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Yahoo News picked up This Story on Bookstores where customers pick out titles and have them printed in minutes. It would be like having an unlimited number of books in stock. Combine this with an E-Book reader and your library could put together an impressive collection in no time! -- Read More
UK is reporting in a Very Short Story
that the worlds oldest bookstore, JOHN Smith & Son in
Glasgow\'s West End is closing thanks to competition
from online giants such as Amazon and BN.com.
The firm was founded in 1751 by John Smith, the
youngest son of the Laird of Craigend, who opened a
shop on Trongate selling books, snuff and coffee to
Glasgow\'s tobacco merchants. -- Read More
Thomas J. Hennen Jr. writes \"Three things have made the news lately that brought parts of the web to a halt:
the hacker attacks on Yahoo,
Brittanica\'s launch as a free online encyclopedia,
and Stephen King\'s e-book \"Riding the Dollar - oops I mean- Bullet.\"
Isn\'t it nice, in a way, that two of the three were book related?
But I have a serious concern! :-)
What will happen to collectors? How does one get a first edition of an e-book? King may have missed an historic chance here! Why didn\'t he and the publishers issue a first edition for e-book collectors? -- Read More
One of the largest British book collections in private hands, comprising more than 4,000 volumes and with works by Shakespeare, Chaucer and Dickens, is to go to auction from July 11-13, Christie\'s has said.
The private library of William Foyle, the founder of London\'s famous Foyles bookstore who died in 1963, is expected to realise more than six million pounds, the auctioneers said.
Foxnews has this story from ATHENS, Greece
It began with a small fire. About 200 religious zealots and ultra-conservatives fed the flames in January with copies of a book they call blasphemous because of passages about the possible sexual longings of Jesus Christ.
The book burning, however, was just kindling for a bigger confrontation. Political leaders, clergymen and scholars have been drawn onto the unstable ground between the nation\'s commitment to free expression and the Orthodox Christian heritage that figures strongly in Greece\'s ethnic identity. -- Read More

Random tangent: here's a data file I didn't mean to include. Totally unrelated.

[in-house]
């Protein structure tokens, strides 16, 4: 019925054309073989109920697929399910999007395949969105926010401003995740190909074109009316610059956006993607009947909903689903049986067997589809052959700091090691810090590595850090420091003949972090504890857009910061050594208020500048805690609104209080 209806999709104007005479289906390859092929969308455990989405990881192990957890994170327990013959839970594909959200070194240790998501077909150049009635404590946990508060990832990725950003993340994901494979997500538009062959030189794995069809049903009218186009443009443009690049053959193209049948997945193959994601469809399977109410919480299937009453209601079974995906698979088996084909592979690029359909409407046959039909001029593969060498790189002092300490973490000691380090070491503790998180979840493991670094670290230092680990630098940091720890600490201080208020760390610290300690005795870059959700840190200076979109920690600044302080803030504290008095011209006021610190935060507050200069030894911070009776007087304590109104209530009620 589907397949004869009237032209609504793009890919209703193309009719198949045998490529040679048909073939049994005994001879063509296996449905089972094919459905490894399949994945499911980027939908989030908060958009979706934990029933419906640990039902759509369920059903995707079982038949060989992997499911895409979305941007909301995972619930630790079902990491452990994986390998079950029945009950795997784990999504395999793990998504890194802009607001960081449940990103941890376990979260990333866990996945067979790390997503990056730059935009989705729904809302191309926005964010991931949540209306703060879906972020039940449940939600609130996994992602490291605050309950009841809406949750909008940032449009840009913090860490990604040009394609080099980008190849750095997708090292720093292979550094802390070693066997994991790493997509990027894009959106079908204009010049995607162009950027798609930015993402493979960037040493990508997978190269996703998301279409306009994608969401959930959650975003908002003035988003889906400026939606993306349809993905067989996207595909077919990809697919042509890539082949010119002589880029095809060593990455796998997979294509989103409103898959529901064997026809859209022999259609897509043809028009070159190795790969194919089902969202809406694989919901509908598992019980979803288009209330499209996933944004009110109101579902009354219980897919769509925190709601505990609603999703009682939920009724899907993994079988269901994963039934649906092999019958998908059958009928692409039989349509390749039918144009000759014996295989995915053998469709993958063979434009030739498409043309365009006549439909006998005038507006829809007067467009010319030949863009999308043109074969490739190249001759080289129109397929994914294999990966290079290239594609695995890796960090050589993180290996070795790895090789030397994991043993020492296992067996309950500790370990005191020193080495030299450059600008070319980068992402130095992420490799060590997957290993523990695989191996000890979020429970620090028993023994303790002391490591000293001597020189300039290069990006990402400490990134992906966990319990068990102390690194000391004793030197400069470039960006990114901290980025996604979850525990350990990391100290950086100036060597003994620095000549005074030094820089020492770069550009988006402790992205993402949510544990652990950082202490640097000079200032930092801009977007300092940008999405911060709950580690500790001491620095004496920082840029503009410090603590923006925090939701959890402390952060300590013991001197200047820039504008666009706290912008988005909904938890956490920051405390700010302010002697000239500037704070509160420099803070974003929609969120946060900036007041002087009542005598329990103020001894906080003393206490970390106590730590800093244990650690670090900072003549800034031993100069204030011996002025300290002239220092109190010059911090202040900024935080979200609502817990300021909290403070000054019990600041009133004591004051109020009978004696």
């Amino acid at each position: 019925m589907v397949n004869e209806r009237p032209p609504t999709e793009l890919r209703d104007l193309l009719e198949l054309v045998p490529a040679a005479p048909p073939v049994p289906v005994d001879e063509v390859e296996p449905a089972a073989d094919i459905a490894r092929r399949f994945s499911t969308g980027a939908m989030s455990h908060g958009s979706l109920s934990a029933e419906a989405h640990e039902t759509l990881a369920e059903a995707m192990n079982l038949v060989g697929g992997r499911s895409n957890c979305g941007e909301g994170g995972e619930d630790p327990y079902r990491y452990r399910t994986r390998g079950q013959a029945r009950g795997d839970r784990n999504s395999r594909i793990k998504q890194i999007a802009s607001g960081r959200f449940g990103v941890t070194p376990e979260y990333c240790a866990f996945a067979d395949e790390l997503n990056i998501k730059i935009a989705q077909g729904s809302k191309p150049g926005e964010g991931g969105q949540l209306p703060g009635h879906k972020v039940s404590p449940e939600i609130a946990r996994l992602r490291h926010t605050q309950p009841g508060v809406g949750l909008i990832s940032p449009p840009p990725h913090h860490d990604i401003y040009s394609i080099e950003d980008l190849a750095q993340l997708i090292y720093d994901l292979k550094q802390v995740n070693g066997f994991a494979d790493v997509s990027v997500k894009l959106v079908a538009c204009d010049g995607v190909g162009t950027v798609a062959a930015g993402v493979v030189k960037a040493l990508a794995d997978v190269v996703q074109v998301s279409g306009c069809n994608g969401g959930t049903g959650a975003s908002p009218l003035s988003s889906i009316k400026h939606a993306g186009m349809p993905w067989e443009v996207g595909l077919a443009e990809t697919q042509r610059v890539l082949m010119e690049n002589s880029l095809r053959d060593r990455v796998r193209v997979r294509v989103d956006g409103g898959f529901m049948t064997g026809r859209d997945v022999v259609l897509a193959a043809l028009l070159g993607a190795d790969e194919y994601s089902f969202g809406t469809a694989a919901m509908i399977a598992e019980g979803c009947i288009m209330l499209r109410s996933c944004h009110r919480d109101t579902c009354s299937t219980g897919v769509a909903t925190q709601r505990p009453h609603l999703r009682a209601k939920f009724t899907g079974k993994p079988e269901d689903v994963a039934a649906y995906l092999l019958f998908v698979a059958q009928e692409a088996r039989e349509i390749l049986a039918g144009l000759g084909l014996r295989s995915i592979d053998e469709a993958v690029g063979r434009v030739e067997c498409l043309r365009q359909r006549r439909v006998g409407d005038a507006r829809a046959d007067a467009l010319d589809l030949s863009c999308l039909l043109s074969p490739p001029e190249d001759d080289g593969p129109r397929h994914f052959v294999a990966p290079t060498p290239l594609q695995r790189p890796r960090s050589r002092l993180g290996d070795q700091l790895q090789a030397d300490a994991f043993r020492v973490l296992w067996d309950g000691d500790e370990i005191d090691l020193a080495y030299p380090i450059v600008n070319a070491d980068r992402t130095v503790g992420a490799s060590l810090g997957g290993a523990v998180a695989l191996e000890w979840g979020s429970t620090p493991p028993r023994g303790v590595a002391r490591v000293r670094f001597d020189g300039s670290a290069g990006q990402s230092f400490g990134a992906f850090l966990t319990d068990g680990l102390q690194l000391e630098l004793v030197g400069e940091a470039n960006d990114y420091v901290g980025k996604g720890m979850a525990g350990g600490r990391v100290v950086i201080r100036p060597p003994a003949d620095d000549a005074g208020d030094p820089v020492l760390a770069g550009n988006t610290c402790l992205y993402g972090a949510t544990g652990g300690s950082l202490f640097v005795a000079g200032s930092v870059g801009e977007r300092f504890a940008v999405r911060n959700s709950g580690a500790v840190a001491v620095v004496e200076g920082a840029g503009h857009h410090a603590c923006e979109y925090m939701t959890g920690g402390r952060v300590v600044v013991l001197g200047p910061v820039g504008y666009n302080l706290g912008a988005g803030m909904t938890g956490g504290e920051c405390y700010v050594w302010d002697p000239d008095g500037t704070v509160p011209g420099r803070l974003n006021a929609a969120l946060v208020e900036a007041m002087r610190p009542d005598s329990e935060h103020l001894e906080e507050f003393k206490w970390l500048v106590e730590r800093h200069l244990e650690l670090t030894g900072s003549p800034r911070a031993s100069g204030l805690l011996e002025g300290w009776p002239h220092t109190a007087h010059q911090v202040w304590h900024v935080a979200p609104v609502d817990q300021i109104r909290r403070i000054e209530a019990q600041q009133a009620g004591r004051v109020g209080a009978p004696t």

The NYTimes has a nice\"Story on a woman in Africa who still deals books the old fashioned way.
Oddly enough, there can still be romance in being a bookseller, an embattled yet ennobled calling these days. More accurately, let\'s say there can be passion and adventure in trafficking in books: buying, selling and bartering them, rather like dealing for salt along the old trade routes. A woman who owns a bookstore in Cape Town, South Africa, does just that. She bargains in books and jokingly refers to herself as \"the last of the great salt-trading people.\" -- Read More
This story from the LATimes foucuses on a different kind of book, all together.
Paging through old cookbooks published by women\'s organizations is more fun
than reading novels. Along with recipes, they offer tender memories of families
and friends, historical insights, unassuming humor, inspirational tidbits, practical
It\'s like peeping into other people\'s lives, at least the parts of their lives that
revolved around the kitchen and dining room. The bonus is access to treasured
family recipes, set down in print for what was probably the first and only time. -- Read More
BookWire has an interesting Story on the rash of rare book thefts. Keep your eye on the rare books room!
Copies of one of the world\'s rarest and most valuable books have been disappearing a rash of mysterious thefts that have perplexed police from the former Soviet Union to the United States.
At least seven of the 260 known copies of the 1543 edition of ``De revolutionibus\'\' have disappeared in recent years, including one copy each from the University of Illinois at Champaign-Urbana and the Mittag-Leffler Institute in Stockholm, Sweden, according to Owen Gingerich, a professor at the Harvard-Smithsonian Center for Astrophysics in Cambridge, Mass. Five copies remain missing. -- Read More